If there ever was a symbol of perseverance, strength and heart, it may be the Colonial Inn, which has, dating back to it’s less-than-exact first years, weathered wars, depressions, recessions, hurricanes, boom times, closings, decay, questionable additions and, yes, a pandemic. Just notches on its centuries-old floors.
Another symbol of perseverance, strength and heart would be the group of people who spent the last three years pushing and sometimes dragging the historic building through a mammoth renovation, even as they navigated the coronavirus and all that came with it, on their approach to the finish line.
The day finally came to show off the newly polished diamond, and even the rain came out to see it sparkle. Inside, dozens of masked people shuffled through and around six-foot buffers to prepare drinks and delectable local cheeses and other prepared snacks. Outside, soup was being made from a mixture of day-long rain, sod and dirt. A large tent provided shelter as two of the inn’s owners quickly towel-dried chairs for visitors awaiting their chance to tour the Colonial. It was an all-hands-on deck kind of day.
Temperature checks, face coverings and strips of blue tape on the floors added a new set of memories for those walls. General Manager Elise Tyler, who was an everyday fixture at the inn during renovation, greeted the first group of visitors — limited to 10-at-a-time. Tyler provided stories about the history of the Colonial Inn and about the renovation process. She also promoted potential uses for each room as event space, meeting areas, weddings, brunch; relaxing with a glass of wine or cup of coffee. And, of course, a comfortable place to stay the night.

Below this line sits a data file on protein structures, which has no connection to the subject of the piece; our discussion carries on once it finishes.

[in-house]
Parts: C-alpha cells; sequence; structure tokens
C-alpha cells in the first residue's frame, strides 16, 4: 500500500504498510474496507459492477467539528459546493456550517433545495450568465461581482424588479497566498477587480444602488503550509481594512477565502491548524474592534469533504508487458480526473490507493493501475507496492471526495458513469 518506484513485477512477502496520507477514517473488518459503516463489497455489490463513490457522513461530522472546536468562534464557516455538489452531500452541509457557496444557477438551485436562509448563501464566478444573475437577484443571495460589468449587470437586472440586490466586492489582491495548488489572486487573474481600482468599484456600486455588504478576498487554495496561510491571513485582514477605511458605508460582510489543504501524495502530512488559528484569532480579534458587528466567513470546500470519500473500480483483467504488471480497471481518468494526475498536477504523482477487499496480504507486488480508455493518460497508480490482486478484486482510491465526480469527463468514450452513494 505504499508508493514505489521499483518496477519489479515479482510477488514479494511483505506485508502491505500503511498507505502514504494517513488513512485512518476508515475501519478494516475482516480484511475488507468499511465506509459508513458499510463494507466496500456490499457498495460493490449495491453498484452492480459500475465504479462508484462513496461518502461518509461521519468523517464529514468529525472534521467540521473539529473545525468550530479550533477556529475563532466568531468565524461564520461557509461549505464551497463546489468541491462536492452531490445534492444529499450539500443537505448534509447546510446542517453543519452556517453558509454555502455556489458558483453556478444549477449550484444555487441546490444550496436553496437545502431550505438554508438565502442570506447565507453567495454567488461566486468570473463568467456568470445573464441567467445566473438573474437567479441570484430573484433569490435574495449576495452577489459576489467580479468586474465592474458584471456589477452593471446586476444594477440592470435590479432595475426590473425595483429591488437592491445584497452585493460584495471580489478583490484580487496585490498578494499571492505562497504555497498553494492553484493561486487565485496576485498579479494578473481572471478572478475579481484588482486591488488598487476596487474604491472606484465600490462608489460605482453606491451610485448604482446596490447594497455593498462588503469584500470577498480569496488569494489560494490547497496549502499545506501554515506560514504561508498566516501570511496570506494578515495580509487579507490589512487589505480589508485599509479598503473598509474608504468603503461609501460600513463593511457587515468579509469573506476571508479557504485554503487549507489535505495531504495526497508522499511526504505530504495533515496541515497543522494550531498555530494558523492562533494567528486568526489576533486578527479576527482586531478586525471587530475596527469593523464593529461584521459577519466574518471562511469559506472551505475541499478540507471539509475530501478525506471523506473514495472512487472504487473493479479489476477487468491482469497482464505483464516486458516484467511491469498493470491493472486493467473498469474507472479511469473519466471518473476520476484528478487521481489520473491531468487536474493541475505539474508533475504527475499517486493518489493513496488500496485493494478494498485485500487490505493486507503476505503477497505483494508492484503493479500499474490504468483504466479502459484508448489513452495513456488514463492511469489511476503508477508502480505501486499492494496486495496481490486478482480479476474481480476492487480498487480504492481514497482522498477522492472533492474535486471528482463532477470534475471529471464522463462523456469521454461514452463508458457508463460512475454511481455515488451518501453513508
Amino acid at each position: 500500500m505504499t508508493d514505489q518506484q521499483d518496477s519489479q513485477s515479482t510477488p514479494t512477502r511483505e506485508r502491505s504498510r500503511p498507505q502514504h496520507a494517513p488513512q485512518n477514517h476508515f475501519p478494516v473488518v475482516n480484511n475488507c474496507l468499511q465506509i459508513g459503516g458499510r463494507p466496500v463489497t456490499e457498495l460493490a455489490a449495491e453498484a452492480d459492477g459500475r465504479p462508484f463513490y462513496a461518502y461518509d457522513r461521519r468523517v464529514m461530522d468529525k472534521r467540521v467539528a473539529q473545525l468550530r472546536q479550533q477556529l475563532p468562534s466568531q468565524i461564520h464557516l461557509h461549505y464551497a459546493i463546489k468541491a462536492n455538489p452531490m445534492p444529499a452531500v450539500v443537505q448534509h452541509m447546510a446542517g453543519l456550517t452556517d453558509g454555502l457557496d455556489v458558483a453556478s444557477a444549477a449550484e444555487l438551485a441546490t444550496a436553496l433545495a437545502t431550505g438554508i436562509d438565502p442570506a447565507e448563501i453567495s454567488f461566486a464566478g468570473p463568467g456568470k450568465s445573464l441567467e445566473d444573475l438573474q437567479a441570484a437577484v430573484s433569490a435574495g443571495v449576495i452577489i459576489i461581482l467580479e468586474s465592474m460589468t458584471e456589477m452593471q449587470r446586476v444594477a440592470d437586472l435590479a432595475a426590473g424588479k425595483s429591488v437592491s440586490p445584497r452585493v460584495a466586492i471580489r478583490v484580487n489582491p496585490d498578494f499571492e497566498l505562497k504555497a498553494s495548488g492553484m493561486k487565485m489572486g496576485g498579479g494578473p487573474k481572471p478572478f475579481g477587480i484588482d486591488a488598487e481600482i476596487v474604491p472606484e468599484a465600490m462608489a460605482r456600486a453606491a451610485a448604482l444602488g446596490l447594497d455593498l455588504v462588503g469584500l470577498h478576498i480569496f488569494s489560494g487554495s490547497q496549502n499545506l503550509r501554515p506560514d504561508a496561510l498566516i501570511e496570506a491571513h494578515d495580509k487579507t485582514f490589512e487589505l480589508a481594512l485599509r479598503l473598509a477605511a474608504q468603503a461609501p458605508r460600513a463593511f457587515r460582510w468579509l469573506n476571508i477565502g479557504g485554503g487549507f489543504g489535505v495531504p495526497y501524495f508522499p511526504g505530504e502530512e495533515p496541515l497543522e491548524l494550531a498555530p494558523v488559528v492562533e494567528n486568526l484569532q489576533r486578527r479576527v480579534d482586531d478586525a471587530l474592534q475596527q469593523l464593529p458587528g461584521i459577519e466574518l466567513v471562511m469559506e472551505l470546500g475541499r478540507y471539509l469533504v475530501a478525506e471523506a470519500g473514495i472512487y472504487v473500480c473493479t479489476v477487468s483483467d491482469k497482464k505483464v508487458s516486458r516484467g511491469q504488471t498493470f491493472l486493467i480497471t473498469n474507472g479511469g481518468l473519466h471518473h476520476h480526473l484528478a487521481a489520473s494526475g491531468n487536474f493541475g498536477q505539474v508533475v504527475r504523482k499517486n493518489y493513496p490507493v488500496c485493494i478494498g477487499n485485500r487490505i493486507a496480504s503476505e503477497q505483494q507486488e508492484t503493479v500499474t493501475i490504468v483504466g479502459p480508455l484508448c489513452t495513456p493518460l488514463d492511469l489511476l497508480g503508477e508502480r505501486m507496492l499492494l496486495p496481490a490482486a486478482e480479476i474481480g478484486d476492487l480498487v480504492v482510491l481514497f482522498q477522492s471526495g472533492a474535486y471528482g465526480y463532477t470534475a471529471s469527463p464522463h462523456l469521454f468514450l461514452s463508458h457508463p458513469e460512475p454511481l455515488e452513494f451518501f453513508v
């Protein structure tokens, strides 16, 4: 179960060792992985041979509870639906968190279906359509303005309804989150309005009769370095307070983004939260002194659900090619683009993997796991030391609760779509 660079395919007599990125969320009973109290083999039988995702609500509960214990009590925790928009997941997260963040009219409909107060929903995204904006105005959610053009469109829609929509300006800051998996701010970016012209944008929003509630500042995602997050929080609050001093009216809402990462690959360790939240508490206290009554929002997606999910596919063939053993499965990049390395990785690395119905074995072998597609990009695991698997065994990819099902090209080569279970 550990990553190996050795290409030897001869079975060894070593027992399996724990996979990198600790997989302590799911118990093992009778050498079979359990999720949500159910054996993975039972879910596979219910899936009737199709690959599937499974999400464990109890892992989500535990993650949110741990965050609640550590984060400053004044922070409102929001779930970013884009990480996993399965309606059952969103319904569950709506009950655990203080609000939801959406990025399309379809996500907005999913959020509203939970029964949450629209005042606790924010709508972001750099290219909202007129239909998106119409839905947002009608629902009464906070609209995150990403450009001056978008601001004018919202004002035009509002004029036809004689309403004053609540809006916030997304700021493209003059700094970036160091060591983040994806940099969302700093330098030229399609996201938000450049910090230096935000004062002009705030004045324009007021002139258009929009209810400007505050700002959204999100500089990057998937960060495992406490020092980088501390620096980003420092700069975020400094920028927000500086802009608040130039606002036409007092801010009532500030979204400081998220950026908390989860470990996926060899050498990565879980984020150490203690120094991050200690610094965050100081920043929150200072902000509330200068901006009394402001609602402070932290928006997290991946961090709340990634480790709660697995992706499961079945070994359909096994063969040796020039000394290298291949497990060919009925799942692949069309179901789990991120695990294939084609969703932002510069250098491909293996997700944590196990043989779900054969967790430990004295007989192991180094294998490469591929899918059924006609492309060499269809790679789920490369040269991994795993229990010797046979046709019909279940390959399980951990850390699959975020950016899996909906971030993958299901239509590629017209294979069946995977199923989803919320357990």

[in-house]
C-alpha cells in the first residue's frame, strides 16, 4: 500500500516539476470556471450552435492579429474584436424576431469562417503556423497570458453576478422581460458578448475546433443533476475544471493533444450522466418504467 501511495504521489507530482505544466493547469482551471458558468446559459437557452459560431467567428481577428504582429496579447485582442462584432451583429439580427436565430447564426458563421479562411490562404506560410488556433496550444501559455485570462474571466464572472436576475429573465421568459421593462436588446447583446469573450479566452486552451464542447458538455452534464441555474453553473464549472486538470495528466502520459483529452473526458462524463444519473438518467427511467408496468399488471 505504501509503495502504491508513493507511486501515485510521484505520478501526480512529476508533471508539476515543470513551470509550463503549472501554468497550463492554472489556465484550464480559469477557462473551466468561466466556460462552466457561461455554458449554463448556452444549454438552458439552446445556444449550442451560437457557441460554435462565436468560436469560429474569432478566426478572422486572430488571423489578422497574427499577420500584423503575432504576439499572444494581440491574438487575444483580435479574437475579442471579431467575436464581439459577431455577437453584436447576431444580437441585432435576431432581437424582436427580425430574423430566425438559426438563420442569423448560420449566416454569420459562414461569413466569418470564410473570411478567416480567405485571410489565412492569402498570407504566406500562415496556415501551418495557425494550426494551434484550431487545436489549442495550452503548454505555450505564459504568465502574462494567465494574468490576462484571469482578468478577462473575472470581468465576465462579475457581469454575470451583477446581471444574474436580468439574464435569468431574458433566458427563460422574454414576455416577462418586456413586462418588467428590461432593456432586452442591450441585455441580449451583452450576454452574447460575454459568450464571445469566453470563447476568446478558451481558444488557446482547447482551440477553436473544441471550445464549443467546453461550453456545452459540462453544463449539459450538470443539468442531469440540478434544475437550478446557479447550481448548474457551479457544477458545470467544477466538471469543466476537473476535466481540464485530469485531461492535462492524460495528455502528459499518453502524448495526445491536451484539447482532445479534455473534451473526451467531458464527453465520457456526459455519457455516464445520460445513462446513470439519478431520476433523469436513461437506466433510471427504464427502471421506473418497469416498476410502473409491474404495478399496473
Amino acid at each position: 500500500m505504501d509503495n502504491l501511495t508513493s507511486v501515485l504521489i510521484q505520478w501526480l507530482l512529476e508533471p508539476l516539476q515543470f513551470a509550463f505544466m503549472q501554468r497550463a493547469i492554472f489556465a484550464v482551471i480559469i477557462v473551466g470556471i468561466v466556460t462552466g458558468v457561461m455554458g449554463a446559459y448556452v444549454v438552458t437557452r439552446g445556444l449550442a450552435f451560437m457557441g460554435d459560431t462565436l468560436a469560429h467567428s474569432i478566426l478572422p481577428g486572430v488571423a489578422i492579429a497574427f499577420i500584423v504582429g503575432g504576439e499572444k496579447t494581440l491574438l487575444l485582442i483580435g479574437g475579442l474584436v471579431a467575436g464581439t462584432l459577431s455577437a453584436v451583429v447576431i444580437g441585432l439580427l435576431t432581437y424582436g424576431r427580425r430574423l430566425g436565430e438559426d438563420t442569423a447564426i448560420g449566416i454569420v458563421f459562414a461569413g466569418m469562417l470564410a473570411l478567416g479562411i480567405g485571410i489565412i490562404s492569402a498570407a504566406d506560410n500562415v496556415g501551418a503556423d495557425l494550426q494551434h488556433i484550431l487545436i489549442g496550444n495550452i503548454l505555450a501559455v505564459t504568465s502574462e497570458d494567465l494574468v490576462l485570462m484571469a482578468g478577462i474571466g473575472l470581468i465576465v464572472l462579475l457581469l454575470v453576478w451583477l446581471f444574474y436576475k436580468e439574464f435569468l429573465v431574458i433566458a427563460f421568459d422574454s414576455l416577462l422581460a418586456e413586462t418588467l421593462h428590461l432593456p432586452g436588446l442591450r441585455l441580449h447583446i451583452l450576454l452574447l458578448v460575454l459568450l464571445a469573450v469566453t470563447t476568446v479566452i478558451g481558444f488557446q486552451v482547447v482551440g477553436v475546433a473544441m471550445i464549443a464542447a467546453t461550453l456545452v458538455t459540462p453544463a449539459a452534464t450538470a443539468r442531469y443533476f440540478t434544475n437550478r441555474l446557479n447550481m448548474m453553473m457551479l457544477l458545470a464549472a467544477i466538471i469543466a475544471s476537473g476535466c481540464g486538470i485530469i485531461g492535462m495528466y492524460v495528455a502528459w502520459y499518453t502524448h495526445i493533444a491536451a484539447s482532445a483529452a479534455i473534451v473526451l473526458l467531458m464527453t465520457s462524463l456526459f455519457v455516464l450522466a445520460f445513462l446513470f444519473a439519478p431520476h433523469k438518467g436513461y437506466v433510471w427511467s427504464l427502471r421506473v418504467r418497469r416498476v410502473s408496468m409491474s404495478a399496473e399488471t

Tyler has been tireless and said she hasn’t slept. “It’s all coffee right now. I didn’t sleep last night. I won’t sleep tonight. Maybe Sunday night,” she said.
Televisions throughout the building provided slideshows with before-and-after photos. While the group was led from room to room by a tour guide, a sanitizer brought up the rear, wiping down all surfaces between groups.
In the bar — the building’s oldest room — Rutland Tyler served drinks to guests and spoke about the food offerings that will be available at the inn, including Sunday brunch and dinners. Even gloomy weather was no shade for the bright, grand event space. Artist Jane Wolfgang was on hand to sign prints of her magnificent storytelling painting “The Spirit of Lot 15,” of which the original hangs in the lobby.
Umbrellas out and rain hoods up, the tour traveled across the new patio area that connects the main building to the annex, where most of the guest rooms are. The rooms are refreshing and serenely furnished. The beds have a magnetic appeal, with rich, deep blue throws. The showers are huge. The Honeymoon Suite elicits smiling eyes and “oh yes” comments from the tour members. The jetted hot tub room with a large, flat-screen TV renders the rest of the room almost unnecessary.
The tour ended on the balcony facing King Street. It is the most recognizable feature of the Colonial Inn, and it has been lovingly preserved and fitted with rocking chairs.
The glorious return of the Colonial Inn is worth safely celebrating in these trying times. The inn is proof that pandemics and difficult times don’t last, but the efforts of a community to preserve its history, does.